‘Make a good place for a camp,’ Titty declares heartily, whilst looking around. ‘I’ll build my hut here out of branches and moss.’ And so continued my solo performance. ‘Can’t have two tents for one ship-wrecked mariner.’
As I have mentioned before, my mother is very theatrical. In her eyes this was my great soliloquy. The most embarrassing thing I have to admit is that for ages after the film, during my sensitive teenage years, Mum would insist that I used this scene as my audition piece. Can you imagine? It was dotty. Instead of something appropriate for a young girl, like a scene from I Capture the Castle, which Virginia McKenna had been in, or even something from Shakespeare such as Romeo and Juliet, I would fling myself to the floor of the audition space and enact Titty playing a bearded man. Even now I blush as I remember doing all this in front of five amazed executives, who had never seen Swallows and Amazons. They were looking for nothing more than a normal girl – to be in an advertisement for Parker Knoll armchairs.
Have you ever read the book? I don’t think many nine-year-olds would manage it. Despite the impression given by the poster above there are no girls in it. It’s about slavery. And cannibals. And rearing goats.
Douglas Fairbanks’ film was released in 1932, too late for Titty. ‘The Adventures of Robinson Crusoe’ was released as a movie in 1922 and in 1929. I wonder if Arthur Ransome ever saw either version? I have to say that if there is ever a Hollywood line-up of actors who have played the part, I want to be included in it. I might make up for the ignominy I suffered.
You can read more about working with Virginia McKenna on the film here:
4 thoughts on “Being Robinson Crusoe on Wildcat Island ~ filming ‘Swallows and Amazons’ in 1973”
There is the story that in making IKWIG Micky Powell made Pamela Brown say the line ‘Ye-ess, but money isn’t everything,’ 22 times and then settled for the 22nd which was exactly like the first take. Claude Whatham seems to have avoided retakes like the plague, fearing that he would lose the spontaneity and naturalistic acting that he was after. Were there examples of any/multiple retakes?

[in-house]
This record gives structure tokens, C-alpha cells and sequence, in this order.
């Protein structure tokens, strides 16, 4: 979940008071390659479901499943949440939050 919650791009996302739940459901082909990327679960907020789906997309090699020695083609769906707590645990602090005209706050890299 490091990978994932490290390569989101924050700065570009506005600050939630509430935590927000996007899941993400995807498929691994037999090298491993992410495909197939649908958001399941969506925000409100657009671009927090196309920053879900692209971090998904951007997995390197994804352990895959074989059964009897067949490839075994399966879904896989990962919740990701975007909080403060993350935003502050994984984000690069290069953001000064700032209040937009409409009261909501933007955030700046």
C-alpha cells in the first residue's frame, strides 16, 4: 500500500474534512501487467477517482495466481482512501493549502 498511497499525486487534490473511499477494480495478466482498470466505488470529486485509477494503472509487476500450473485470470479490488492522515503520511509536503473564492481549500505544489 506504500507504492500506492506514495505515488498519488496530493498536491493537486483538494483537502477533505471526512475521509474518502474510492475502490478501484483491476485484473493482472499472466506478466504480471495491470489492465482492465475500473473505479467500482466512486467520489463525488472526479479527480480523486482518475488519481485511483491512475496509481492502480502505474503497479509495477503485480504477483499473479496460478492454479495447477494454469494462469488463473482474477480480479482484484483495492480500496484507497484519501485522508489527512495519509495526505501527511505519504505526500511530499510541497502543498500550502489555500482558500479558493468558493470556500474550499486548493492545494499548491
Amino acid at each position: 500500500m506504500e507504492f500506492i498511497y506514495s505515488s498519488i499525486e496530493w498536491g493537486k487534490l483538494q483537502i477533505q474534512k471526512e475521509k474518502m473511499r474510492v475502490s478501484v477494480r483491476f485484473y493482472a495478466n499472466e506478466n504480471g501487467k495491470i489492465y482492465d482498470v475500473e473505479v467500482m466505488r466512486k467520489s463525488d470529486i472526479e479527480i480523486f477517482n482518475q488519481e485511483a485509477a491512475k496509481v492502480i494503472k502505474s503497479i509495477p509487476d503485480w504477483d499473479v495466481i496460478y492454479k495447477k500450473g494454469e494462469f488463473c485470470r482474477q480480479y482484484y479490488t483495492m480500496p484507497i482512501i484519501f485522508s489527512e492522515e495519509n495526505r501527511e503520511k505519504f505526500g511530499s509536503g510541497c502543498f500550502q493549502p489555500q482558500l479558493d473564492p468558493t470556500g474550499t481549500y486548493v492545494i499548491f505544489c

Claude would often film ‘The rehearsal’ and then just one take. I am sure this was mainly to capture freshness and avoid pressurising us. Often re-takes have nothing to do with an actor’s performance. All directors need a couple of takes to give their film editor options, particually when shooting sailing sequences. The most common example of this would be to make an edit possible when someone walked into shot to gain continuity of movement. The actor must be on the right leg. You also need to ‘go again’ for technical reasons such as ‘a hair in the gate’. We did go to seven takes once, I think on Peel Island. 35mm film was expensive, so there must have been good reason for this – I can’t remember what it was though! Apparently Shirley Temple was a real ‘one take wonder’ but those early films were made very much like recording a play with long single wide shots, rather than intercutting within a sequence, which enables a director to control the pace and focus on the most interesting aspects of the scene whilst cutting out any glitches.
You certainly are in very distinguished company, as an actor who has played Robinson Crusoe on film. I laughed out loud at the thought of your subsequent auditions.